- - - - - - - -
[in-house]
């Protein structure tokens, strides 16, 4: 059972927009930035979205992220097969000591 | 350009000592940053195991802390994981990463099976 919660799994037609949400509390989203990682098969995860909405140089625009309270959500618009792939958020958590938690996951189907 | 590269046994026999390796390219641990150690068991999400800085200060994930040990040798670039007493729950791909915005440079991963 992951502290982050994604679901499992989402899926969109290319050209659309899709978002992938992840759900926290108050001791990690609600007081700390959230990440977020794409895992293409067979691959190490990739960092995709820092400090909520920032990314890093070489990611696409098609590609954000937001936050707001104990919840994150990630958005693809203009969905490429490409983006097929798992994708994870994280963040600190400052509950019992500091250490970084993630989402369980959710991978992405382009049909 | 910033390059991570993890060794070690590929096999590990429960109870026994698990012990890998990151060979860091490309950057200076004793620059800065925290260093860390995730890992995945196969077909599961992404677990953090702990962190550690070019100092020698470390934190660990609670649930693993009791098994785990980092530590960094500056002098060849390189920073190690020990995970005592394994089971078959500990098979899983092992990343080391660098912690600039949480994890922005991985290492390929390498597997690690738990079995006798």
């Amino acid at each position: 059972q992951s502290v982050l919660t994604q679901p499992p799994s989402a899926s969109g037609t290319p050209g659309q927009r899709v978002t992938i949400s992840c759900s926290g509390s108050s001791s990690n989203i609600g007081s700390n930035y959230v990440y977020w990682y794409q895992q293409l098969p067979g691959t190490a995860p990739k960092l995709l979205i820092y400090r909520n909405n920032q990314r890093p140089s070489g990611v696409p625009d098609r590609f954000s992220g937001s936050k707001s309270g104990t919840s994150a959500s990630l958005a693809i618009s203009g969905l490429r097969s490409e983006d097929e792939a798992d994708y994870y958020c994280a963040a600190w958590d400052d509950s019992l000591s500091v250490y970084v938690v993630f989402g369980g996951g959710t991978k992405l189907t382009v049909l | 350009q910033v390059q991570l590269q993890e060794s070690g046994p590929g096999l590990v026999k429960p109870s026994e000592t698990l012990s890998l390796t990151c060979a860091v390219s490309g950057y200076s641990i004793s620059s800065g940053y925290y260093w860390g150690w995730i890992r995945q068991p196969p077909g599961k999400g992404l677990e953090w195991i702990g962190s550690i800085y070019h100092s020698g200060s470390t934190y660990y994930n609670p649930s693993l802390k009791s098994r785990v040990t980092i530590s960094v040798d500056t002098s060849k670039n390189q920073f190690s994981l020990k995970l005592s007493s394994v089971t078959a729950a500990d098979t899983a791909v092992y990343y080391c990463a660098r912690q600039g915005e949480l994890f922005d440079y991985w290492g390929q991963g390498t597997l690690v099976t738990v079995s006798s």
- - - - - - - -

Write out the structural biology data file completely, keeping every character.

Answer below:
[in-house]
């Protein structure tokens, strides 16, 4: 059972927009930035979205992220097969000591 | 350009000592940053195991802390994981990463099976 919660799994037609949400509390989203990682098969995860909405140089625009309270959500618009792939958020958590938690996951189907 | 590269046994026999390796390219641990150690068991999400800085200060994930040990040798670039007493729950791909915005440079991963 992951502290982050994604679901499992989402899926969109290319050209659309899709978002992938992840759900926290108050001791990690609600007081700390959230990440977020794409895992293409067979691959190490990739960092995709820092400090909520920032990314890093070489990611696409098609590609954000937001936050707001104990919840994150990630958005693809203009969905490429490409983006097929798992994708994870994280963040600190400052509950019992500091250490970084993630989402369980959710991978992405382009049909 | 910033390059991570993890060794070690590929096999590990429960109870026994698990012990890998990151060979860091490309950057200076004793620059800065925290260093860390995730890992995945196969077909599961992404677990953090702990962190550690070019100092020698470390934190660990609670649930693993009791098994785990980092530590960094500056002098060849390189920073190690020990995970005592394994089971078959500990098979899983092992990343080391660098912690600039949480994890922005991985290492390929390498597997690690738990079995006798």
């Amino acid at each position: 059972q992951s502290v982050l919660t994604q679901p499992p799994s989402a899926s969109g037609t290319p050209g659309q927009r899709v978002t992938i949400s992840c759900s926290g509390s108050s001791s990690n989203i609600g007081s700390n930035y959230v990440y977020w990682y794409q895992q293409l098969p067979g691959t190490a995860p990739k960092l995709l979205i820092y400090r909520n909405n920032q990314r890093p140089s070489g990611v696409p625009d098609r590609f954000s992220g937001s936050k707001s309270g104990t919840s994150a959500s990630l958005a693809i618009s203009g969905l490429r097969s490409e983006d097929e792939a798992d994708y994870y958020c994280a963040a600190w958590d400052d509950s019992l000591s500091v250490y970084v938690v993630f989402g369980g996951g959710t991978k992405l189907t382009v049909l | 350009q910033v390059q991570l590269q993890e060794s070690g046994p590929g096999l590990v026999k429960p109870s026994e000592t698990l012990s890998l390796t990151c060979a860091v390219s490309g950057y200076s641990i004793s620059s800065g940053y925290y260093w860390g150690w995730i890992r995945q068991p196969p077909g599961k999400g992404l677990e953090w195991i702990g962190s550690i800085y070019h100092s020698g200060s470390t934190y660990y994930n609670p649930s693993l802390k009791s098994r785990v040990t980092i530590s960094v040798d500056t002098s060849k670039n390189q920073f190690s994981l020990k995970l005592s007493s394994v089971t078959a729950a500990d098979t899983a791909v092992y990343y080391c990463a660098r912690q600039g915005e949480l994890f922005d440079y991985w290492g390929q991963g390498t597997l690690v099976t738990v079995s006798s």